Human rights violations against the Batwa in Uganda
Question for written answer E-005028-14
to the Commission
Barbara Lochbihler (Verts/ALE)
The Batwa people in Uganda have been evicted from their original home owing to the creation of various national parks which have received funding from the European Union, among others. The Batwa are traditional hunters and gatherers but are now forced to earn their living by providing displays of dancing and tours for tourists and by selling crafts. They have received training for this purpose.
This new way of life has had some devastating consequences. Reports indicate that life expectancy has fallen sharply among the Batwa people. Experts also point to a fundamental change in the social structure, as a result of which sexual violence has increased. There have even been recent reports of food shortages and famine.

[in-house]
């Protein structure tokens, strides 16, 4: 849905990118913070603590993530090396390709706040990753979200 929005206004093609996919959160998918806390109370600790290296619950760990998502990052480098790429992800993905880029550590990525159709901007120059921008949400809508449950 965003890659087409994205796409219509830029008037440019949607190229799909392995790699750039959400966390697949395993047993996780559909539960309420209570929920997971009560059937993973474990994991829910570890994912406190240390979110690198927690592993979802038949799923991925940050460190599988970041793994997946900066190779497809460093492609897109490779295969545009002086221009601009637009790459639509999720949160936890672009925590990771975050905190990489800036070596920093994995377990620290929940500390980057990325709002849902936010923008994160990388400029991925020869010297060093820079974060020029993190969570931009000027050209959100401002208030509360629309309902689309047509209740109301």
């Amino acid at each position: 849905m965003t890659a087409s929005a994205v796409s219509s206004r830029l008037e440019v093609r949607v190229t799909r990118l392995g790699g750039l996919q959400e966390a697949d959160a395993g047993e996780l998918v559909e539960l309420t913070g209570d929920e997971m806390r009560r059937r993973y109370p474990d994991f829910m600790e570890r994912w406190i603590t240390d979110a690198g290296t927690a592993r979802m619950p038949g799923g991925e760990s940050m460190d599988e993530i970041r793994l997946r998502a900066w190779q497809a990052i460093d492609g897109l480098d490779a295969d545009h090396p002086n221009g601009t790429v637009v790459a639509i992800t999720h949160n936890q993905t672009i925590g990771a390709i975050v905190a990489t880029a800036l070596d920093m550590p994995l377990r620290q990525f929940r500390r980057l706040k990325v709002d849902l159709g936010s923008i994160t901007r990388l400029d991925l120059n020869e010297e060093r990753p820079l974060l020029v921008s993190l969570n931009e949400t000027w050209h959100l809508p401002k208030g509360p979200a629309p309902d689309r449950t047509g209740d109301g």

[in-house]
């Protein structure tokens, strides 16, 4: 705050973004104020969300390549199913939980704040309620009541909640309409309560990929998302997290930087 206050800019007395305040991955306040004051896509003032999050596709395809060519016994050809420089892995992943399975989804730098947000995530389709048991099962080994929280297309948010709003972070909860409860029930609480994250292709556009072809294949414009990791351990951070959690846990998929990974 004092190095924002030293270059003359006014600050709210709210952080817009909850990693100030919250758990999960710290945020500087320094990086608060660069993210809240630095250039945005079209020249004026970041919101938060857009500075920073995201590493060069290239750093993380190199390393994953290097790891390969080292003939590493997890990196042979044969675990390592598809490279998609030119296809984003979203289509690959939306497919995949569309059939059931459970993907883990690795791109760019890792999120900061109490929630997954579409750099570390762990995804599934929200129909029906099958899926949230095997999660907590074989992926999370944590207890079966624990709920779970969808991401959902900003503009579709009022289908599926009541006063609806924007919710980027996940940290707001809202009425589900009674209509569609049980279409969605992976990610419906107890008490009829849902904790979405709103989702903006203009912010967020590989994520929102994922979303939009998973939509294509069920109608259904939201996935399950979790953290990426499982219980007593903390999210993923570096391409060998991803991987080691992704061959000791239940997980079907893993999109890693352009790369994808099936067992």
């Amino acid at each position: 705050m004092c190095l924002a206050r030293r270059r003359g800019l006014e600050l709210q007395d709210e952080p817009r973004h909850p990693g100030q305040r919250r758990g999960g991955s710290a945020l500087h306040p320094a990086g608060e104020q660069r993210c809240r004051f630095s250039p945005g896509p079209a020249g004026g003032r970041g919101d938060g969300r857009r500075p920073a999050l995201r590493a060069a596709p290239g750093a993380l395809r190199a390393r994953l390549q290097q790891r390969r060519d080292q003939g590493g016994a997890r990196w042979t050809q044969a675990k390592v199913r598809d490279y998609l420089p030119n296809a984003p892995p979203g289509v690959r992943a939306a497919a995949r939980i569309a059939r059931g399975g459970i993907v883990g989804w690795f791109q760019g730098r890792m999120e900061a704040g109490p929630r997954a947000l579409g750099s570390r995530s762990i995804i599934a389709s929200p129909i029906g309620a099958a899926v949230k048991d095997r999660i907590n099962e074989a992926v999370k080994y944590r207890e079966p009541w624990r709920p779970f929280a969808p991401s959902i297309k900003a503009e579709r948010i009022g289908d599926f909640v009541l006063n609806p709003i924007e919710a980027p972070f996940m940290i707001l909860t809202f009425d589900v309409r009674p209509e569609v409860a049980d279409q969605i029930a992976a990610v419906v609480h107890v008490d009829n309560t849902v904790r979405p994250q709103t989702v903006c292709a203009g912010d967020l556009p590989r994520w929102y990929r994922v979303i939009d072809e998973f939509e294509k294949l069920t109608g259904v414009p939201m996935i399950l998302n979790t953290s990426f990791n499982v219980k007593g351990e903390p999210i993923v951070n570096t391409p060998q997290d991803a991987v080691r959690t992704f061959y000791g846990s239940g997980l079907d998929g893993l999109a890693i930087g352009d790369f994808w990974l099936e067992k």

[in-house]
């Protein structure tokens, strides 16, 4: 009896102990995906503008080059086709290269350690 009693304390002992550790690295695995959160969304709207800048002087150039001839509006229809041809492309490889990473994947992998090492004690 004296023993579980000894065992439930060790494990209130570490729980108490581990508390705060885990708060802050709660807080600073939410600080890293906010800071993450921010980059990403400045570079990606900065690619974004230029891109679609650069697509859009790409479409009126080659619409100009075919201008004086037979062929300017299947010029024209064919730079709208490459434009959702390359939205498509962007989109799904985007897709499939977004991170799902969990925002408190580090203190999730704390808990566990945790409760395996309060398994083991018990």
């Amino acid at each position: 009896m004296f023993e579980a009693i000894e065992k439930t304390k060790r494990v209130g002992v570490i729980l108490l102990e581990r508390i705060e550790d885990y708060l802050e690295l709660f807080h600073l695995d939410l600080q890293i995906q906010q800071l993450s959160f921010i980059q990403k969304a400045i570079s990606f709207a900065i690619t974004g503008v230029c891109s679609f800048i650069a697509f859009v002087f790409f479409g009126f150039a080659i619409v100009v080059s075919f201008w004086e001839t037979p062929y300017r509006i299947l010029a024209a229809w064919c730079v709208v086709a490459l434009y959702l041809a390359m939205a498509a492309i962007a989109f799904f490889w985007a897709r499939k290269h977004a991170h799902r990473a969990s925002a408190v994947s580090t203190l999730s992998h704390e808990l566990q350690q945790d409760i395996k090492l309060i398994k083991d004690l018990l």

Under the United Nations Declaration on the Rights of Indigenous Peoples, which has been signed by all the EU countries, the rights of the Batwa must be protected and they must again be given land that will enable them to continue their traditional way of life. If it is not possible for them to return to their original land, a suitable replacement must be found.
What steps has the EU already taken to ensure that the rights of the Batwa in Uganda are respected? Is further action planned?
In view of repeated allegations of corruption in the past, how does the Commission verify that EU funding is in fact used for the intended purpose? What results have checks already carried out brought to light?
Are any follow-up assessments planned to investigate the actual impact of measures that have been supported with EU funding?
OJ C 405, 14/11/2014